What do I think of Ehrman’s work? Let’s talk about it on Deeper Waters.
Misquoting Jesus is an accomplishment and a shame to the Christian church both. It is not a problem in that nothing here can be answered. Indeed, it can be and has been. It is not an accomplishment in that new ground has been broken in textual criticism. There is nothing new in here about textual criticism.
It is an accomplishment in that it is the first book on textual criticism to stay for so long on bestseller lists, in fact, as far as I know, to even make it on the bestseller lists. It is a shame in that the church should have been writing such works that would have been liked by the popular audience and bought by them.
Of course, Ehrman knows that controversy sells very well. One could easily imagine a book hitting the bestseller list with the title of “The sex life of Jesus” or something of that sorts. Books that attempt to bring something “new” to the discussion of Jesus, like the Da Vinci Code or today, Zealot, are all the rage in the public sphere.
Unfortunately, these new works have something in common amongst all of them. There is nothing new in them. They are simply old ideas that are being repackaged for new people who have never heard of them. Those who read Zealot will not normally read someone like Craig Evans in response. Those who read Dan Brown will not likely read Ben Witherington in response. Those who read Misquoting Jesus will not likely read Daniel Wallace in response.
To that, it must be said the Christian church should be doing better. It is a shame we have Rachel Held Evans, Joyce Meyer, and Joel O’Steen being household names in the Christian community, but we don’t have people like Dan Wallace, Ben Witherington, and Craig Evans being household names. This is because of a lack of reading and real study on the part of the Christian church where we are just interested in making “good” people.
So to get to Ehrman’s book on textual criticism, we have the natural start at the beginning of most Ehrman books where he shares his personal testimony of his deconversion and how it started with a Damascus Road experience in his studies where he was told that maybe Mark made a mistake.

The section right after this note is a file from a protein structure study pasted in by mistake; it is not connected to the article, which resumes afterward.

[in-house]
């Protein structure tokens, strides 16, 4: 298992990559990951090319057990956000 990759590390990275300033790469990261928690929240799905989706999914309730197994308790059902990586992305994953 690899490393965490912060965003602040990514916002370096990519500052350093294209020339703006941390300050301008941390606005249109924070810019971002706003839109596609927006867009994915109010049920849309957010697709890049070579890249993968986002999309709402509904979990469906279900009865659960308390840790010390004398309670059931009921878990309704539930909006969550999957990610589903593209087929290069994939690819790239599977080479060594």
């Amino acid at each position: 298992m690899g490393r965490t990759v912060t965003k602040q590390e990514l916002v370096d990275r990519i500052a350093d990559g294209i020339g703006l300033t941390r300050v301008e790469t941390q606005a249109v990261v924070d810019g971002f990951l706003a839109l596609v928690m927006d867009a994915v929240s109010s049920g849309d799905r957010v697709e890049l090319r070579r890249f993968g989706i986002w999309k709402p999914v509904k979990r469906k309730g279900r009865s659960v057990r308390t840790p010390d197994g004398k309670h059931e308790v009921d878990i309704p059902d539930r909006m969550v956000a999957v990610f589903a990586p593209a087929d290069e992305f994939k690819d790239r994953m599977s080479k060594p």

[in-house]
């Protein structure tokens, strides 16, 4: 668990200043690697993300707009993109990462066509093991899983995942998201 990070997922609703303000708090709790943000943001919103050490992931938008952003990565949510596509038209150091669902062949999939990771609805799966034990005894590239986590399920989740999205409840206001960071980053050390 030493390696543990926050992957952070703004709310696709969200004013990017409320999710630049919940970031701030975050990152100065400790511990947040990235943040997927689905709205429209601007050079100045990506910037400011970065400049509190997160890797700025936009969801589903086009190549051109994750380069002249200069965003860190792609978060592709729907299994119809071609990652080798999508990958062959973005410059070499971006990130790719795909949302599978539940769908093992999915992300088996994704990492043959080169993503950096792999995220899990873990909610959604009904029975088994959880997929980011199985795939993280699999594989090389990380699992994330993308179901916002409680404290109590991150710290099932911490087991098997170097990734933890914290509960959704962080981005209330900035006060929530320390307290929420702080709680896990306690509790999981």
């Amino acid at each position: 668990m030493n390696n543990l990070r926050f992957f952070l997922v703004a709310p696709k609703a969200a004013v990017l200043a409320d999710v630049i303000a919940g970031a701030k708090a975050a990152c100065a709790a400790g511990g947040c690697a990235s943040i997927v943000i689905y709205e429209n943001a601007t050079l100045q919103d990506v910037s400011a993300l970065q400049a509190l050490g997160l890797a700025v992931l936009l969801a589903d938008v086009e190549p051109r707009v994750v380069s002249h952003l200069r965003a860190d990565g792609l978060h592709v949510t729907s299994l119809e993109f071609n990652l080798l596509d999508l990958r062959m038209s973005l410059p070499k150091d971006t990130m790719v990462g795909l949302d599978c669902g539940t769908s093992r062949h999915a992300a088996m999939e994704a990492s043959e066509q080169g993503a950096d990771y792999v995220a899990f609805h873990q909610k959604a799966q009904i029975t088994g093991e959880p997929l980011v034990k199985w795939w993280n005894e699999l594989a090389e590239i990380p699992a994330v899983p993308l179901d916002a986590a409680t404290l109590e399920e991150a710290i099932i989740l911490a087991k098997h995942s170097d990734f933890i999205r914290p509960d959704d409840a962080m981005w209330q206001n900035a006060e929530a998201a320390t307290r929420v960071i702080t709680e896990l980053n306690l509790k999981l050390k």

As Evans has pointed out in Fabricating Jesus, Ehrman’s response seems out of proportion to what happened, unless one considers that perhaps Ehrman had put too many of his eggs in the Inerrancy basket. (And some of you wonder why I make it a case to tell people not to marry Inerrancy to their Christianity.) Unfortunately, his understanding of Inerrancy was also a modern western style that would have been foreign to the biblical authors. It would be amusing to see if we could somehow get the reactions to Matthew, Mark, Luke, and John today to what we say are contradictions amongst their gospels.
In Ehrman’s story, he had written a paper defending the claim of Jesus about who the high priest was in the time of David in Mark 2. His professor wrote on his paper “Maybe Mark just made a mistake.” That it had a lasting impact on Ehrman is easily shown in that it is mentioned in so many works of his. Yet this initial charge is invalid. Daniel Wallace being interviewed by Lee Strobel in “The Case for the Real Jesus.” More on that here.
Still, to be fair, Ehrman does present much information in this book that is highly valuable. For instance, on page 18, Ehrman points out that books played virtually no role in polytheistic religions. The Christians were different. They were people of books, as were the Jews who preceded them.